A Rwandan Genocide Survival Story

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Picture a mountainous nation that is supposed to be beautiful. It’s known as “The Land of a Thousand Hills.” The country also has a dark history.

If you don’t know yet, the country I’m talking about, I’ll give you a hint A movie called Hotel Rwanda.

rwandan-genocideThe first time I’d heard of Rwanda was in 1994 when the Genocide Hotel Rwanda’s about happened. One million people brutally murdered in three months. I remember speaking with my South African friend (now deceased) Laurie Musgrove about it.

It was a year of massive change in South Africa because it was leading up to Nelson Mandela being elected President. She was nervous about changes there and casting a nervous eye 2300 miles to the North in Rwanda, fearing the same sort of violence.

Rwanda disappeared from my mind for two decades. Then, in May 2007, I met my friend Anastase Gashugi.

He was an excuse to practice my fractured high school French. He’d been a football (what Americans call soccer) player in Rwanda. We were on the company softball team together.

Our former boss has wanted Anastase to write his memoirs since 2006. I have written several novels. When Anastase asked for my help, I agreed at once. It’s my duty to tell his story precisely.

I must start with some of the history as I understand it, so you have an idea of what led to all this. As with many historical events, this goes well back in the past.

The first group in what’s now Rwanda were the Twa. The Twa are a Pygmy people, who were hunters and gatherers. Now, they are less than one percent of the population.

The next group is the Hutu. They are now 85% of the population. Anastase tells me they migrated to Rwanda from the area around Lake Chad. The Hutu are a Bantu people. The Bantu originated 5000 years ago, along the border between modern day Cameroon and Nigeria. They played the role the Celts played in Europe; bringing agricultural techniques and iron.

A few hundred years ago, a third group arrived; the Tutsi. They were cattle herders. They were also warriors and became the upper class of Rwanda.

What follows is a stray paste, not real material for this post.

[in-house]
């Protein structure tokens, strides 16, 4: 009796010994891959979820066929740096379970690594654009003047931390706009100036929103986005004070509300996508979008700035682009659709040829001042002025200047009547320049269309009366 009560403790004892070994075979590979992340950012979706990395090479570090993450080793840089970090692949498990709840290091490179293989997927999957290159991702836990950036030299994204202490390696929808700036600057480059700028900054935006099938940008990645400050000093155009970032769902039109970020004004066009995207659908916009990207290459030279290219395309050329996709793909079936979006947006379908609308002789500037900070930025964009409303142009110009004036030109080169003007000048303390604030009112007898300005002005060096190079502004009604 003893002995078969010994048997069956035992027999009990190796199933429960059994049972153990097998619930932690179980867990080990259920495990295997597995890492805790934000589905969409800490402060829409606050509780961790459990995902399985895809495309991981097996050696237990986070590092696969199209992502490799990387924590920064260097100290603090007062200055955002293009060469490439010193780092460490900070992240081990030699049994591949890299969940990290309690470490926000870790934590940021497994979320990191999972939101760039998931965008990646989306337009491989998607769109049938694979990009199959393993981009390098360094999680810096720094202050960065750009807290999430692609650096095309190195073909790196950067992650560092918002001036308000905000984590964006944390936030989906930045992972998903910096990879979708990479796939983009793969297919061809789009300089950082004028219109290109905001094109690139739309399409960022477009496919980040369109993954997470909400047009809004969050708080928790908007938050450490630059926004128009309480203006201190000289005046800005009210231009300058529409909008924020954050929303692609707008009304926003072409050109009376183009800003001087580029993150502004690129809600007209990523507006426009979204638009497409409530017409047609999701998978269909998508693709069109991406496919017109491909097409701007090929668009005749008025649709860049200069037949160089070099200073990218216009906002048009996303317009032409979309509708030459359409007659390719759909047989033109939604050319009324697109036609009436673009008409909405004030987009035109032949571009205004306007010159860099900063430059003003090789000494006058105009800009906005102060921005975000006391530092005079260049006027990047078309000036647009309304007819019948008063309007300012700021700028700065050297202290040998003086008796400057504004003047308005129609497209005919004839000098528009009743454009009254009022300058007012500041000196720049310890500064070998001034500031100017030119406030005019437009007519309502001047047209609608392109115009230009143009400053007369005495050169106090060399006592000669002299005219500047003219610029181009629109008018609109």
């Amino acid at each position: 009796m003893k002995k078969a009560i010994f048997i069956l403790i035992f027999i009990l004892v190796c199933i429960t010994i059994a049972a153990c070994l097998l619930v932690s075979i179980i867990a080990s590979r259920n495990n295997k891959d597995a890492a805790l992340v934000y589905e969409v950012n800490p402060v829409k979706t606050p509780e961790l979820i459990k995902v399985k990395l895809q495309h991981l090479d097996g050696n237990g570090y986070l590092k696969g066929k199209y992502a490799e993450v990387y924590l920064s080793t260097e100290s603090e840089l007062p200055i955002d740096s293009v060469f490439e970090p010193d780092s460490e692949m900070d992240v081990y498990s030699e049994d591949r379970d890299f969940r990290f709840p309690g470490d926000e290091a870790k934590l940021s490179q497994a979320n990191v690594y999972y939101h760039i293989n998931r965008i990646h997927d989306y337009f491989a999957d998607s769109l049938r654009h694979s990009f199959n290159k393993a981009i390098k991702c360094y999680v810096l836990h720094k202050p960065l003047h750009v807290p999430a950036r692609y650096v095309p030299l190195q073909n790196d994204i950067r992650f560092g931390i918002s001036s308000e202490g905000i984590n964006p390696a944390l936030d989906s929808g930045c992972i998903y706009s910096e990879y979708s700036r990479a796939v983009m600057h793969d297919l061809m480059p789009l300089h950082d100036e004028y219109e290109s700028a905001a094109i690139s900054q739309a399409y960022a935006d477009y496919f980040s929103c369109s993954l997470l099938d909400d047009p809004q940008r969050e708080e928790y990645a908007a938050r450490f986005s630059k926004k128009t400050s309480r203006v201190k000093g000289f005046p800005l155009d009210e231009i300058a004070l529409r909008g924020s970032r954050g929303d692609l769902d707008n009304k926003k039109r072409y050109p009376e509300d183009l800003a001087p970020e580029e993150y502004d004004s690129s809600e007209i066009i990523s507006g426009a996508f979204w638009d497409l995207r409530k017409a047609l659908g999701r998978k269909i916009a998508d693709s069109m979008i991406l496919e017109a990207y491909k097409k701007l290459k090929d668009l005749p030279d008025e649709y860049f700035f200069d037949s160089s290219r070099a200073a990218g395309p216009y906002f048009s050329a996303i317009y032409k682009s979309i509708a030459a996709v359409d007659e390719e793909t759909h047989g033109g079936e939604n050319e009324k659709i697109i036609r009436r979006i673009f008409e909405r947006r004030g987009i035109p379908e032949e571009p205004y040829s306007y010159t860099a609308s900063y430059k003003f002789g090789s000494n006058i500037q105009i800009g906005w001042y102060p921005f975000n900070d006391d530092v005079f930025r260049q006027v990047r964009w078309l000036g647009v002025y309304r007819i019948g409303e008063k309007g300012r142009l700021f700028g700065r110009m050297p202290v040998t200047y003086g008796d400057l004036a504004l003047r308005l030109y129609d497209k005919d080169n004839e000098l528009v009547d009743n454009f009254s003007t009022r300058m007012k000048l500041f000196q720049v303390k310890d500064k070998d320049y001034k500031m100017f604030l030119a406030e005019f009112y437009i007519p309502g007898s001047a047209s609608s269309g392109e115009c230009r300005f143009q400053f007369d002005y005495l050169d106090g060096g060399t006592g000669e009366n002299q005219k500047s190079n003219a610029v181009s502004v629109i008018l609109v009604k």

Having said that, eventually, the Tutsi picked up the Bantu language of the Hutus. Then there was intermarriage between the groups. Eventually, from what I could interpret, the Hutu and the Tutsi were more like social classes than separate ethnic groups. You could rise to be a Tutsi, or fall to be a Hutu. The Twa, specialized in pottery and performed at the court of the Mwami, or king.

Then, the Europeans showed up. In the case of Rwanda, it was the Germans first, then the Belgians. This was the era of Darwinism and Scientific Racism in Europe. The Europeans decided the Tutsi were the tall, graceful, people, the Hutus the ugly peasants. (I guess the Twa didn’t figure in this).

The Europeans solidified what were more like social classes into substantial ethnic groups. The Tutsis were the upper crust and provided by the Belgians with education. No one else got to go to school. The Tutsi’s fourteen percent of Rwanda’s population were the ones who counted.

Then came World War II. The Tutsi’s threw everything back in Belgium’s face and told them they wanted independence. “Why you ungrateful bums,” Belgium thought. In a 180-degree turnaround, the Belgians started backing the Hutus and educating them instead of the Tutsis and throwing the Tutsis out of jobs in government. The Tutsis had decades of training; the Hutus got the crash course in summer school.

Independence was coming. Both the Hutus and Tutsis wanted it. The agreement on how to do it stopped right there. The Tutsis wanted immediate independence, with the Mwami as ruler. The Hutus wanted a gradual path to independence, with one man one vote.

There was violence in 1959, (the year Anastase was born) when Belgium still ruled. Independence came in 1962. Rwanda remained poor with the occasional bloodshed between groups. The ultimate was 1994, when the Presidents of both Rwanda and Burundi, (both Hutus), were shot down over Kigali.

Anastase was a thirty-five-year-old working the Foreign Currency desk for the Bank of Rwanda. He also ran a local soccer league He tried to be a peacemaker. Angry radical Hutus did not want to hear that, and he fled to Eastern Congo with his family and lived in the rainforest for seven months. They returned to Rwanda by force when soldiers of the new Rwandan government drove them back to Rwanda.

Anastase still was not out of the woods. The new regime was suspicious of him. Finally, he had to take his family and flee for good.

This is a basic introduction. The themes in the biography are going to be as follows:

How his father’s hard upbringing and strict upbringing of Anastase provided the tools for Anastase to save himself and his family fleeing Rwanda.

How his father taught him, survival with wild animals in the rain forest and how to live peacefully with other people.

The biography is a story of love, hardship, survival, and new lives. The purpose is to tell a story of resilience, not to discuss the politics, except to state, that high-level political decisions can cause serious problems for people on the ground.

3 Comments
  1. Janelle Lopez says

    I can’t wait to read this story. Because you are writing it and because I want to know more about Anastase. Great job with this intro. I’m ready!

  2. Min Johnson says

    Very interesting and informative. A good history lesson, too.

  3. tucsonmike says

    Thank you, ladies!

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